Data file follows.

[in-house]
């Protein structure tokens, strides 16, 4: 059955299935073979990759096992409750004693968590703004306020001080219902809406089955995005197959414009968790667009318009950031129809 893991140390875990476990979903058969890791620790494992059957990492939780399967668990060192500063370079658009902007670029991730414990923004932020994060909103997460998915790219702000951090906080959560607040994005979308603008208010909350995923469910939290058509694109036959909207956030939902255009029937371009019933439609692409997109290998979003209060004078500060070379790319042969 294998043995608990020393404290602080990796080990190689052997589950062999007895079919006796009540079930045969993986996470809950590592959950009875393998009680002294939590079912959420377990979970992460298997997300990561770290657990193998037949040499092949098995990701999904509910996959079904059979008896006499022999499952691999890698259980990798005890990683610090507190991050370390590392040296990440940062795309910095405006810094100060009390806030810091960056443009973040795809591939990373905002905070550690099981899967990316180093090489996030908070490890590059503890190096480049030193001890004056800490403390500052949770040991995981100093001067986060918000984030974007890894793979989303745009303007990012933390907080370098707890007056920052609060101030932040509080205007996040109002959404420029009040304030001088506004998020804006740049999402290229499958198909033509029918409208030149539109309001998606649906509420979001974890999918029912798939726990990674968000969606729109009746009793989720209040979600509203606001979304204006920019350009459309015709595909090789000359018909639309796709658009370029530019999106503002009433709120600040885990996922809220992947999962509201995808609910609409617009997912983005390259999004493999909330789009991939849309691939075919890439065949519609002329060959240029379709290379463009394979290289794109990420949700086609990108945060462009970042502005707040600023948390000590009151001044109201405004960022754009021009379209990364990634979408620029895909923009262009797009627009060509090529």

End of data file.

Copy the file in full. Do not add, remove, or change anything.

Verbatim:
[in-house]
């Protein structure tokens, strides 16, 4: 059955299935073979990759096992409750004693968590703004306020001080219902809406089955995005197959414009968790667009318009950031129809 893991140390875990476990979903058969890791620790494992059957990492939780399967668990060192500063370079658009902007670029991730414990923004932020994060909103997460998915790219702000951090906080959560607040994005979308603008208010909350995923469910939290058509694109036959909207956030939902255009029937371009019933439609692409997109290998979003209060004078500060070379790319042969 294998043995608990020393404290602080990796080990190689052997589950062999007895079919006796009540079930045969993986996470809950590592959950009875393998009680002294939590079912959420377990979970992460298997997300990561770290657990193998037949040499092949098995990701999904509910996959079904059979008896006499022999499952691999890698259980990798005890990683610090507190991050370390590392040296990440940062795309910095405006810094100060009390806030810091960056443009973040795809591939990373905002905070550690099981899967990316180093090489996030908070490890590059503890190096480049030193001890004056800490403390500052949770040991995981100093001067986060918000984030974007890894793979989303745009303007990012933390907080370098707890007056920052609060101030932040509080205007996040109002959404420029009040304030001088506004998020804006740049999402290229499958198909033509029918409208030149539109309001998606649906509420979001974890999918029912798939726990990674968000969606729109009746009793989720209040979600509203606001979304204006920019350009459309015709595909090789000359018909639309796709658009370029530019999106503002009433709120600040885990996922809220992947999962509201995808609910609409617009997912983005390259999004493999909330789009991939849309691939075919890439065949519609002329060959240029379709290379463009394979290289794109990420949700086609990108945060462009970042502005707040600023948390000590009151001044109201405004960022754009021009379209990364990634979408620029895909923009262009797009627009060509090529």